For Scott, the image carries an environmental message, as it is an image of a tailing pond which is typically used to separate mining materials and potentially impacts environmental impact to the landscape. It is critical that he uses something visually pleasing to bring attention to important causes, and in a sense, giving beauty to an ugly issue.
It also has a strong message within the image. The man-made lines on the top left of the image seem to be going against Mother Nature’s veins trying to claw back in the bottom right, signifying the fight between good and evil. He also holds this image dear for its shapes, patterns and textures, which he likens to seeing fire and almost the head and wings of the mythical phoenix.
Shot on the 36.3-megapixel Nikon D810, it gives him the freedom to publish the image in large print, striking viewers with its visual power, high detail and terrific colour reproduction. Scott has said that the instant visual impact of the image has often opened up a conversation about the environment and how humans have affected it.
“The Boranup Karri Forest in the South West region of W.A” – Nikon D810, AF-S NIKKOR 24-70mm f/2.8G ED, ISO 100, F11, 1/60th seconds, 40mm
“An aerial of the beautiful part of the Kalbarri coastline in W.A” – Nikon D810, AF-S NIKKOR 24-70mm f/2.8G ED, ISO 400, f/5, 1/2000th seconds, 60mm
“An aerial perspective of the Hutt Lagoon located in the mid west of W.A” – Nikon D810, AF-S NIKKOR 24-70mm f/2.8G ED, ISO 400, f/5, 1/2000th seconds, 60mm
“An aerial of Hutt Lagoon or "Pink Lake" near Kalbarri W.A” – Nikon D810, AF-S NIKKOR 24-70mm f/2.8G ED, ISO 400, f/5, 1/2000th seconds, 60mm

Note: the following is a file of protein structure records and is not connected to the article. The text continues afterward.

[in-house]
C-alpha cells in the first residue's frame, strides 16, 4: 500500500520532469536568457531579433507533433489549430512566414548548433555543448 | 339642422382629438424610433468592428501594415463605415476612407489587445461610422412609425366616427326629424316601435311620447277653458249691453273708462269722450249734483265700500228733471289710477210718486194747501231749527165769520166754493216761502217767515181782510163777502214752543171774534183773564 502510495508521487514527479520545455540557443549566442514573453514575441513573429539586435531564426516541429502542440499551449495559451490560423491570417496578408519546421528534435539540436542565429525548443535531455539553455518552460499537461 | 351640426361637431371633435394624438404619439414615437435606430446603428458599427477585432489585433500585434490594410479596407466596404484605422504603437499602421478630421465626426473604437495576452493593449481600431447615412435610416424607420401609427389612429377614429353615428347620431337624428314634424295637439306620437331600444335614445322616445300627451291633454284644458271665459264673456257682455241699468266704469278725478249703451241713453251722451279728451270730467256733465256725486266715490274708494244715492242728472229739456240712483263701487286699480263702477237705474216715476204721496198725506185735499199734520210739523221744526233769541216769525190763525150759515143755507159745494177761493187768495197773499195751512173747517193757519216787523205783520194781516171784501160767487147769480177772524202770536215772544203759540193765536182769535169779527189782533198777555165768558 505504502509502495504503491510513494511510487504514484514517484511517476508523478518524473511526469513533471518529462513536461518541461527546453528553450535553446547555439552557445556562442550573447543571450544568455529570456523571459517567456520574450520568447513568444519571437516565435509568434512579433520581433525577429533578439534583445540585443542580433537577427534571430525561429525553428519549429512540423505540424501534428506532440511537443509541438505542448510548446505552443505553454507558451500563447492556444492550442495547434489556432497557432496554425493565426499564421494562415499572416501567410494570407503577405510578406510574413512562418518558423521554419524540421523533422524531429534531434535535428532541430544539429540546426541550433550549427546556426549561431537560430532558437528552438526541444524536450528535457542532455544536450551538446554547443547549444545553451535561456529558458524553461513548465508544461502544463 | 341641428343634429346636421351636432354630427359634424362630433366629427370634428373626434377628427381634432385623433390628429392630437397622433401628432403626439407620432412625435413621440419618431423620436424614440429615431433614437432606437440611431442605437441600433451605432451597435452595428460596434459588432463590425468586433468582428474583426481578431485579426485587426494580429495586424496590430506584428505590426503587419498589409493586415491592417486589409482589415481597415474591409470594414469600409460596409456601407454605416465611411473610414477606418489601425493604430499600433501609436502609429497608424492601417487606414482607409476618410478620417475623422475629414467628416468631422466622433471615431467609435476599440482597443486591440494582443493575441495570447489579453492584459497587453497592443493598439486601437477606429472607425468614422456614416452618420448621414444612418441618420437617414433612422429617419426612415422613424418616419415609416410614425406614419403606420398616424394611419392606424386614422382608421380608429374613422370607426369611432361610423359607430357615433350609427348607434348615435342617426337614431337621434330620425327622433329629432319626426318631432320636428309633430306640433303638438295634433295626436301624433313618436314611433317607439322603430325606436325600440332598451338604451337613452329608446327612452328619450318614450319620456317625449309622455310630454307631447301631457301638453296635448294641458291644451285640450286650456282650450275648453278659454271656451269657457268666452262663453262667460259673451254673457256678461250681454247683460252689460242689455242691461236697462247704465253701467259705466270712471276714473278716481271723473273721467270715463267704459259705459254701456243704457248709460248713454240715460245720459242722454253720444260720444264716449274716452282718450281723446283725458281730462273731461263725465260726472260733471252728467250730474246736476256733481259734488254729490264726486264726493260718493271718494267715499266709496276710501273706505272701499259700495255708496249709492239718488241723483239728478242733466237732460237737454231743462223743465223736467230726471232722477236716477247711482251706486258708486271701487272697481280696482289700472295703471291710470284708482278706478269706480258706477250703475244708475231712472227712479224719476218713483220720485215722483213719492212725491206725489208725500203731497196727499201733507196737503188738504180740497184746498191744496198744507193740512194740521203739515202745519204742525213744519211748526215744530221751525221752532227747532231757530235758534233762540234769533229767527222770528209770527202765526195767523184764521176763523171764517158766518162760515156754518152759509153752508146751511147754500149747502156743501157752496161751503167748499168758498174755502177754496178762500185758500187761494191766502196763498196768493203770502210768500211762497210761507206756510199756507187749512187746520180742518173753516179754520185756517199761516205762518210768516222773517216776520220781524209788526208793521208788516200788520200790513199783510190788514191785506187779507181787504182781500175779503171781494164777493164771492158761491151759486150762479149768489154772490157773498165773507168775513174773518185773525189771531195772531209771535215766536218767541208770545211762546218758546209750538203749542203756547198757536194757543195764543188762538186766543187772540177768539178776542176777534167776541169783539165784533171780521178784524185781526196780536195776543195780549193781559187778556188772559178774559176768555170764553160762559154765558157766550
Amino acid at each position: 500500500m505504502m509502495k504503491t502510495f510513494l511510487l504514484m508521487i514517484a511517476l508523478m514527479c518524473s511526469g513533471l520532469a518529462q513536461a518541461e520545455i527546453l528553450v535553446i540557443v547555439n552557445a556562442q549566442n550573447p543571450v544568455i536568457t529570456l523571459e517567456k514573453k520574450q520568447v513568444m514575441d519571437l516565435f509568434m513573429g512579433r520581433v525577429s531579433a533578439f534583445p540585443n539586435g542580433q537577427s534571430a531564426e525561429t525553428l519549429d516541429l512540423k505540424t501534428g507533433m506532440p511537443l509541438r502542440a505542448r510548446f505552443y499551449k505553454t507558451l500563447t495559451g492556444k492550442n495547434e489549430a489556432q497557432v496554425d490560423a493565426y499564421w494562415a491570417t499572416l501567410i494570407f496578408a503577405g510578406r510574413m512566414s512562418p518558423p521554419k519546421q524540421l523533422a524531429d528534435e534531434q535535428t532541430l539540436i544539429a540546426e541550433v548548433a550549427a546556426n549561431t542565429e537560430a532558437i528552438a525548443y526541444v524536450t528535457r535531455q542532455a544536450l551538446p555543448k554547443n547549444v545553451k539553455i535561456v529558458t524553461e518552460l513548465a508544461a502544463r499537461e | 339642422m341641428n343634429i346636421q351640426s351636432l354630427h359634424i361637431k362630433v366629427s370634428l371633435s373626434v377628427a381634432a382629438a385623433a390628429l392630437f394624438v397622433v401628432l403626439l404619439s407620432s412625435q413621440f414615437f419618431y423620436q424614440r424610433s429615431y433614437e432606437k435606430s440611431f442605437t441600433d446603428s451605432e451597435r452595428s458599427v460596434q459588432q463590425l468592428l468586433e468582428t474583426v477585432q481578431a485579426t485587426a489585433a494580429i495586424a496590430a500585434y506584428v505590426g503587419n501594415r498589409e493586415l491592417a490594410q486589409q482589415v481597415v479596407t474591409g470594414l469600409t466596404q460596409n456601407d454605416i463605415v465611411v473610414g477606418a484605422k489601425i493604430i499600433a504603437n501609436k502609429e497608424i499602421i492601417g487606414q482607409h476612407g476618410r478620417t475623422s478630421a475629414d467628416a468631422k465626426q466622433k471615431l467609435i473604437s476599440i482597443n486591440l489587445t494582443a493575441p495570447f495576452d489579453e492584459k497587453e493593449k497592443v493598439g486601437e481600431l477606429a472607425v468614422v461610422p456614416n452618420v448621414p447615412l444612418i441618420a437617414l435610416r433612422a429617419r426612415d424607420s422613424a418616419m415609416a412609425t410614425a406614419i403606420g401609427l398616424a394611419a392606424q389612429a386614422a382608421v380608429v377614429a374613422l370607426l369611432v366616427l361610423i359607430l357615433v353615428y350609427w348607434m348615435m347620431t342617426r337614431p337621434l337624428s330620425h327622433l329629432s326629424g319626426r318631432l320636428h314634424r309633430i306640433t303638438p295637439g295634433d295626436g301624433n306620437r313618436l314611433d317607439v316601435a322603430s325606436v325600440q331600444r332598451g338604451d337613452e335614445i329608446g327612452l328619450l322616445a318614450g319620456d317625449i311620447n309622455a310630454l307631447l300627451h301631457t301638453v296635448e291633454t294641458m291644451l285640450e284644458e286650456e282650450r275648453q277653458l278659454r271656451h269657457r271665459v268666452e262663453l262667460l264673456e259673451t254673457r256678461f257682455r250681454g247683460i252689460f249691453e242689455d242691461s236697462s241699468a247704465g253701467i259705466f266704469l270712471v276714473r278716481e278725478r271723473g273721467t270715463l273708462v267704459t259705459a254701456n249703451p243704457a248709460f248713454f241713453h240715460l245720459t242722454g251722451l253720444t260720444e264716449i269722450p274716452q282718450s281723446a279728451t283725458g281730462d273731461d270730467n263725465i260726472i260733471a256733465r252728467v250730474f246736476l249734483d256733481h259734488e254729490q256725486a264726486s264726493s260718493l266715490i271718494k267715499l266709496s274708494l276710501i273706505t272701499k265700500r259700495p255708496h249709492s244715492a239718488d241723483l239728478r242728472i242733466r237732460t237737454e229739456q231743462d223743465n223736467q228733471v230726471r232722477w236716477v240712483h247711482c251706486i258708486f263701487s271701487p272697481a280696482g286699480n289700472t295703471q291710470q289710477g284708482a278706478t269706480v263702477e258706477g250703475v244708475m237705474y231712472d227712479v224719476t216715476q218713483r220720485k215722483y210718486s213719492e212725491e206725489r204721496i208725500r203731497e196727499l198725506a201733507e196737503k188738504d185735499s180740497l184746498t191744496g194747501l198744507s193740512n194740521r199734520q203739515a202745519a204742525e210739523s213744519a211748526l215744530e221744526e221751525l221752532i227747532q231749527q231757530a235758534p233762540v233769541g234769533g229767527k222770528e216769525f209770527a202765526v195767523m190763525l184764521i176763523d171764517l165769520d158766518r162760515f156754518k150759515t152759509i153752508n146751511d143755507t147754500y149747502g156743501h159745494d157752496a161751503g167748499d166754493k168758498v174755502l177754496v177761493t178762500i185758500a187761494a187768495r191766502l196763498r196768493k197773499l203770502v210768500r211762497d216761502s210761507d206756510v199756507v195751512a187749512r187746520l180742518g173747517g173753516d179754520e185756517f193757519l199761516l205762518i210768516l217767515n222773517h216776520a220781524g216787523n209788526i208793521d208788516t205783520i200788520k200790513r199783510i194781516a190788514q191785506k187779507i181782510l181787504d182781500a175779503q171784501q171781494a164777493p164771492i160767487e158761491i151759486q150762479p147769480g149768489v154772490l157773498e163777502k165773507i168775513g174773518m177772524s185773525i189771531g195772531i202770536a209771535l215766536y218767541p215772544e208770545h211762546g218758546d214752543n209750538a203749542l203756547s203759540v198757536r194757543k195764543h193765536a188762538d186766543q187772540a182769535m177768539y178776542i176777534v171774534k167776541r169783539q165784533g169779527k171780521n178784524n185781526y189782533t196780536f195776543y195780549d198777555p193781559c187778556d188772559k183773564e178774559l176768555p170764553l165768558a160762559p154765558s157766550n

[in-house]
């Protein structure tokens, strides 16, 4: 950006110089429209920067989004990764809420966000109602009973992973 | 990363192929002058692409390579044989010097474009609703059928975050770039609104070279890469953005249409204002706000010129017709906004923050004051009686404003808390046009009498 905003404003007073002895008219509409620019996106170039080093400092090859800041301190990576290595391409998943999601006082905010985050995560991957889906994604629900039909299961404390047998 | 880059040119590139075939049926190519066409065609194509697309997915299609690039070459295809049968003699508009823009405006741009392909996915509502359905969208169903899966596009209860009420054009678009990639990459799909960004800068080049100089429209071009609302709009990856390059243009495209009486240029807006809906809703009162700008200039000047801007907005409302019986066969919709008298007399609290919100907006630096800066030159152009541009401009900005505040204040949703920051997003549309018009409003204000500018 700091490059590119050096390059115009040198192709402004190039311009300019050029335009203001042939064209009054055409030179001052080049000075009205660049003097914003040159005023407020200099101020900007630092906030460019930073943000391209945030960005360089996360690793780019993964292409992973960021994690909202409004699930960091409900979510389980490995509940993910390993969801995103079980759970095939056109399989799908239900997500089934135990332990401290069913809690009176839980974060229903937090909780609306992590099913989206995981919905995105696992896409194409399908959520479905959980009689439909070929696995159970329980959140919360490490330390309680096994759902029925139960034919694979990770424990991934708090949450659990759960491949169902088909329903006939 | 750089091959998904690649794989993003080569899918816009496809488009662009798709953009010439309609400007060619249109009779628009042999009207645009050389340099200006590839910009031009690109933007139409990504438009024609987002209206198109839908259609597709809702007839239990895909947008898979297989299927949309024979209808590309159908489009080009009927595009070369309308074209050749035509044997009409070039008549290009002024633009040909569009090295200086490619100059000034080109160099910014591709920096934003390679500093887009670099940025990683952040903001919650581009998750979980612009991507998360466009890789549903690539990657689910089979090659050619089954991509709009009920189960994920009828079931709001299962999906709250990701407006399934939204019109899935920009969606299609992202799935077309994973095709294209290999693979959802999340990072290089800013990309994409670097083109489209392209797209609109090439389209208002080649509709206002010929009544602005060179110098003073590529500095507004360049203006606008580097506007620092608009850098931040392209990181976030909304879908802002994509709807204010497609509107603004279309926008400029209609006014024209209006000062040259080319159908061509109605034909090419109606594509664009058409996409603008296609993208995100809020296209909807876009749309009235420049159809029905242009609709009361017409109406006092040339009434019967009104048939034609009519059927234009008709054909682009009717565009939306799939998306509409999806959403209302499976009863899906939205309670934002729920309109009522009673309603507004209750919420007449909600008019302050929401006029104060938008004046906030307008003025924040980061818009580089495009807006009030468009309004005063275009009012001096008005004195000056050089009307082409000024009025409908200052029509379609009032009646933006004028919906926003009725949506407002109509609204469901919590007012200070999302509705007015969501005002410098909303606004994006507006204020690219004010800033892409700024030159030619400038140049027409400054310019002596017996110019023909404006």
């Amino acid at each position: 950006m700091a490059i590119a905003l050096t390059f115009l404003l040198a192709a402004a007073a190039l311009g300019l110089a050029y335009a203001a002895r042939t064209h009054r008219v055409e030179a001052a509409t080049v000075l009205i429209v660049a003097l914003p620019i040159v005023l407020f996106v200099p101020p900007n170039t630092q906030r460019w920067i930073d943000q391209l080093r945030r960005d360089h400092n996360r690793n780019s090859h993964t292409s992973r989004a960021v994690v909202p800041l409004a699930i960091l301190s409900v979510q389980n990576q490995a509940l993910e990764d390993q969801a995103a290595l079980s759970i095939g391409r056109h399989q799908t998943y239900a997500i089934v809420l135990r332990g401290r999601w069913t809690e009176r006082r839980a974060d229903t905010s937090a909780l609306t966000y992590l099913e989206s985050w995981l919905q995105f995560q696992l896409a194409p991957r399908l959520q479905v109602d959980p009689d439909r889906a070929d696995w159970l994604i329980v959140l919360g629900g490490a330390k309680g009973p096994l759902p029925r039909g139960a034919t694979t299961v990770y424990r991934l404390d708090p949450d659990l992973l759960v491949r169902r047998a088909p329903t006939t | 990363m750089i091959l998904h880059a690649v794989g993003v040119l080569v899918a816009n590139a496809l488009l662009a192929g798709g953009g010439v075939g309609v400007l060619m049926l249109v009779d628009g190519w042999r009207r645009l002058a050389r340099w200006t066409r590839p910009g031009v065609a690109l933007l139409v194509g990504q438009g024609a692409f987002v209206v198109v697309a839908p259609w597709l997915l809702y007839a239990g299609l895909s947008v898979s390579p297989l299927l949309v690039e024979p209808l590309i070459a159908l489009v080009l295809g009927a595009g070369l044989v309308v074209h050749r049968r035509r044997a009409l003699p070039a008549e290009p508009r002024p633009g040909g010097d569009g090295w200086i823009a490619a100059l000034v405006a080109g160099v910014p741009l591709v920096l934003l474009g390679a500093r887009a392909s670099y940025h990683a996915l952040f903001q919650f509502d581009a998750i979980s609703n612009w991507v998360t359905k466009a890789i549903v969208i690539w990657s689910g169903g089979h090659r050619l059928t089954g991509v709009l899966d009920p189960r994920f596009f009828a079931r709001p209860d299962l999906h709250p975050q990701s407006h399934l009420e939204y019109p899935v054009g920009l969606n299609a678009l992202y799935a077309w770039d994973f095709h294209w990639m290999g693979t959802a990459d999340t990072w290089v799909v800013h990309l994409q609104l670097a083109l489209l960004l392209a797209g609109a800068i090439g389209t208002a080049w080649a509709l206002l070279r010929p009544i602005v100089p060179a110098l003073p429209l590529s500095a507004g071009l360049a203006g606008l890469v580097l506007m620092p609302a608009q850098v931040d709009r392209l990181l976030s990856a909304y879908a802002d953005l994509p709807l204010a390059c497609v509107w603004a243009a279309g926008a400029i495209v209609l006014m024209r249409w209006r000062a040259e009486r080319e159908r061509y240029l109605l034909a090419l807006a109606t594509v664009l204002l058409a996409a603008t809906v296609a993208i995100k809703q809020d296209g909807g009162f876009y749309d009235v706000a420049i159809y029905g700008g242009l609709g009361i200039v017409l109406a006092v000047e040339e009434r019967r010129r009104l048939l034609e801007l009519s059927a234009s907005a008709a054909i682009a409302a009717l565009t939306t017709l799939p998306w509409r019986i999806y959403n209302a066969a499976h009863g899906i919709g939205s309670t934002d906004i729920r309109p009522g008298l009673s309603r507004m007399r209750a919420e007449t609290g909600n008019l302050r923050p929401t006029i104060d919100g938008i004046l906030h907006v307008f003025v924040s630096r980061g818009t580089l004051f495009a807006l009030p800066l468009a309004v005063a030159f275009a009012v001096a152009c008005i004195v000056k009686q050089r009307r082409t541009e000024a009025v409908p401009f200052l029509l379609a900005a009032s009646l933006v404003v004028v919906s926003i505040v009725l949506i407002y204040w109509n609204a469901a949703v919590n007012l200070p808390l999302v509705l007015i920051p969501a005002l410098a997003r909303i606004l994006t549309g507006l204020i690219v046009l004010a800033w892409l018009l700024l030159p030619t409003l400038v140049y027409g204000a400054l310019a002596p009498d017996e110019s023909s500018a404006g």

His biggest challenge is without a doubt the wind, as hanging off the side of a plane is bound to bring about some struggles. This is where camera choice is king, and Scott chose the Nikon D810 for that very reason; its body is not too heavy yet has just enough weight to allow a firm grip on the body. This is key as working in these conditions mean winds can reach up to 200km an hour, making it challenging to work with gusts of wind flying towards Scott and his camera.
“I’ve been shooting with my trusty Nikon D810 since its release, and it has by far become one of the most impressive DSLRs I’ve used. It has handled every condition I’ve thrown at it - snow, rainforests, deserts, out of an airplane and in the pouring rain - and performed amazingly well and given me stunning files to work with.”
From here on it is all about the ‘wow’ factor. For Scott, it is all about enjoying the moment, taking a second to stop and take it all in, which was the very reason he ventured outside in the first place. After that, the stunning brushstroke on the earth appears with ease. “Be prepared and then go out to enjoy what Mother Nature has to offer. I find that when you’re at peace and enjoying what you’re doing, the photography follows naturally and in a free flowing way.”
Scott McCook goes by his alias Scott Jon photography. He resides in Western Australia, where most of his images are shot. Since the age of 14, he has had a great passion for photography but it was not until his trips to Vietnam and Cambodia in his adult years that his imagination finally took hold. An outdoorsman, he is passionate about the Milky Way, the country coasts and breathtaking forests.